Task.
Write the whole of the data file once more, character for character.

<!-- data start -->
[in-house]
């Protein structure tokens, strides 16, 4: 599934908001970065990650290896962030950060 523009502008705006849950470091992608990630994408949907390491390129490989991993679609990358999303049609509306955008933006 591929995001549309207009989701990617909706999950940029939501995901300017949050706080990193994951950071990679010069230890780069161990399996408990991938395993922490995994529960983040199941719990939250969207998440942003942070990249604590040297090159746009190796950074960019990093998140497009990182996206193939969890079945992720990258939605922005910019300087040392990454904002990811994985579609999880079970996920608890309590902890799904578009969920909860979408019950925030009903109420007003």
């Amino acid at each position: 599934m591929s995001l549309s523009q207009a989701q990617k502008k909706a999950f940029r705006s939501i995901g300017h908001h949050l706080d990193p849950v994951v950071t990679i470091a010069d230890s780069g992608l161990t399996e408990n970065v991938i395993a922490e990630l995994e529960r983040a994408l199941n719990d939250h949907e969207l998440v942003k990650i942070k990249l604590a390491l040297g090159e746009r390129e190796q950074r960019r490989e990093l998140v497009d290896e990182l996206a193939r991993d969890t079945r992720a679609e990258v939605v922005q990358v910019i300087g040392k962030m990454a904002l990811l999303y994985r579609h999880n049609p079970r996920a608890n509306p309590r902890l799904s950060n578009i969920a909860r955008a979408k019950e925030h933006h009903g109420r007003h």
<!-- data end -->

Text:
[in-house]
């Protein structure tokens, strides 16, 4: 599934908001970065990650290896962030950060 523009502008705006849950470091992608990630994408949907390491390129490989991993679609990358999303049609509306955008933006 591929995001549309207009989701990617909706999950940029939501995901300017949050706080990193994951950071990679010069230890780069161990399996408990991938395993922490995994529960983040199941719990939250969207998440942003942070990249604590040297090159746009190796950074960019990093998140497009990182996206193939969890079945992720990258939605922005910019300087040392990454904002990811994985579609999880079970996920608890309590902890799904578009969920909860979408019950925030009903109420007003």
């Amino acid at each position: 599934m591929s995001l549309s523009q207009a989701q990617k502008k909706a999950f940029r705006s939501i995901g300017h908001h949050l706080d990193p849950v994951v950071t990679i470091a010069d230890s780069g992608l161990t399996e408990n970065v991938i395993a922490e990630l995994e529960r983040a994408l199941n719990d939250h949907e969207l998440v942003k990650i942070k990249l604590a390491l040297g090159e746009r390129e190796q950074r960019r490989e990093l998140v497009d290896e990182l996206a193939r991993d969890t079945r992720a679609e990258v939605v922005q990358v910019i300087g040392k962030m990454a904002l990811l999303y994985r579609h999880n049609p079970r996920a608890n509306p309590r902890l799904s950060n578009i969920a909860r955008a979408k019950e925030h933006h009903g109420r007003h």